Mounting US Consumer spending, good sign of trade mending

Tuesday, May 4, 2010

The U.S Dollar rose against the Euro and Yen yesterday on growth in U.S. manufacturing and doubts about Greece's ability to honor a pledge for further austerity measures in return for an aid package.

The Euro continued to fall against the U.S Dollar yesterday as longer term concern over the Euro-Zone sovereign debt contrasted with solid U.S economic data. The U.S data, which showed a strong reading in manufacturing and construction spending, illustrate a U.S economy that continues to drag itself out of the worst recession since the Great Depression. This compares with the Euro Zone where investors remain worried about the implementation of the unprecedented €110billion aid package for Greece. In the forex online market the EUR/USD closed at 1.31974 yesterday, after hitting a low of 1.31530.

The U.S. manufacturing sector grew in April at its fastest pace in almost six years and at a rate that was above expectations, according to an industry report released Monday. The Institute for Supply Management’s said its index of national factory activity rose to 60.4 in April from 59.6 a month earlier. The data represents a ninth straight month of gains, with the headline index at its highest since June 2004.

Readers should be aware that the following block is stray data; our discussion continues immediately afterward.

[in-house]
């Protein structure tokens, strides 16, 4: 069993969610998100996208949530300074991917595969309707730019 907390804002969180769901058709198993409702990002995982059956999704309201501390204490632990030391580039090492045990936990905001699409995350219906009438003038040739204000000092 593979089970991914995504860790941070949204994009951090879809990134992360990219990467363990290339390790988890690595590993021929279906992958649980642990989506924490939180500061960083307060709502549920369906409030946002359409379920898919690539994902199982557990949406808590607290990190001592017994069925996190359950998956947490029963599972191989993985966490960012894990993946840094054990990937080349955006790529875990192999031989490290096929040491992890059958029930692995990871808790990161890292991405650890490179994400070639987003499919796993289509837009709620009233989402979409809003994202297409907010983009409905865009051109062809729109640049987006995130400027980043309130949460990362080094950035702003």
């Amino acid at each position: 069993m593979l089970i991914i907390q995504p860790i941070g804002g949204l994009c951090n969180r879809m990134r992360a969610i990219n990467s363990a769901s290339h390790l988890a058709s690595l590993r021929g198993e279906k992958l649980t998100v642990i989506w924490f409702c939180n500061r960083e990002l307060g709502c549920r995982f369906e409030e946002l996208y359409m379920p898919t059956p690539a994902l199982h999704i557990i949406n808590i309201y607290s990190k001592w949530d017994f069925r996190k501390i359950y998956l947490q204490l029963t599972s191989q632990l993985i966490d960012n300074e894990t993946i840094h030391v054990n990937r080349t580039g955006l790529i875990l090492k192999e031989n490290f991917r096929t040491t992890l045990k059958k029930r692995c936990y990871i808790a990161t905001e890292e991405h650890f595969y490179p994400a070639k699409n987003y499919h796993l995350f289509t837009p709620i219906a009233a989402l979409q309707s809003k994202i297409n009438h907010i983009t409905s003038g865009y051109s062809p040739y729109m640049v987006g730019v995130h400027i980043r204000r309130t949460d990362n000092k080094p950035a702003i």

The U.S Dollar hit an 8-1/2 month high against the Yen as U.S. manufacturing data boosted optimism about the economic recovery. Following the release of the report, the USD/JPY struck a high of 94.774, up 0.82% from yesterday’s opening price. Strong U.S. data has increased expectations the Federal Reserve will raise interest rates later this year, while the Bank of Japan is seen keeping rates low indefinitely. The USD continued to appreciate against the Japanese currency this morning as signs the global economic recovery is gaining momentum damped demand for Yen as a refuge. The USD/JPY rose to a trading high of 94.970, up 0.30% from today’s opening price of 94.689.

Consumer spending in the U.S. rose in March by the most in six months, pointing to a recovery that may accelerate when the economy creates more jobs. Boosted by spending on autos and other durable goods, real U.S. consumer spending increased 0.6% to reach a record high level in March, at last surpassing the pre-recession peak set in November 2007, the Commerce Department reported yesterday. With spending growing much faster than incomes in March, the personal savings rate fell to 2.7%, the lowest since September 2008.

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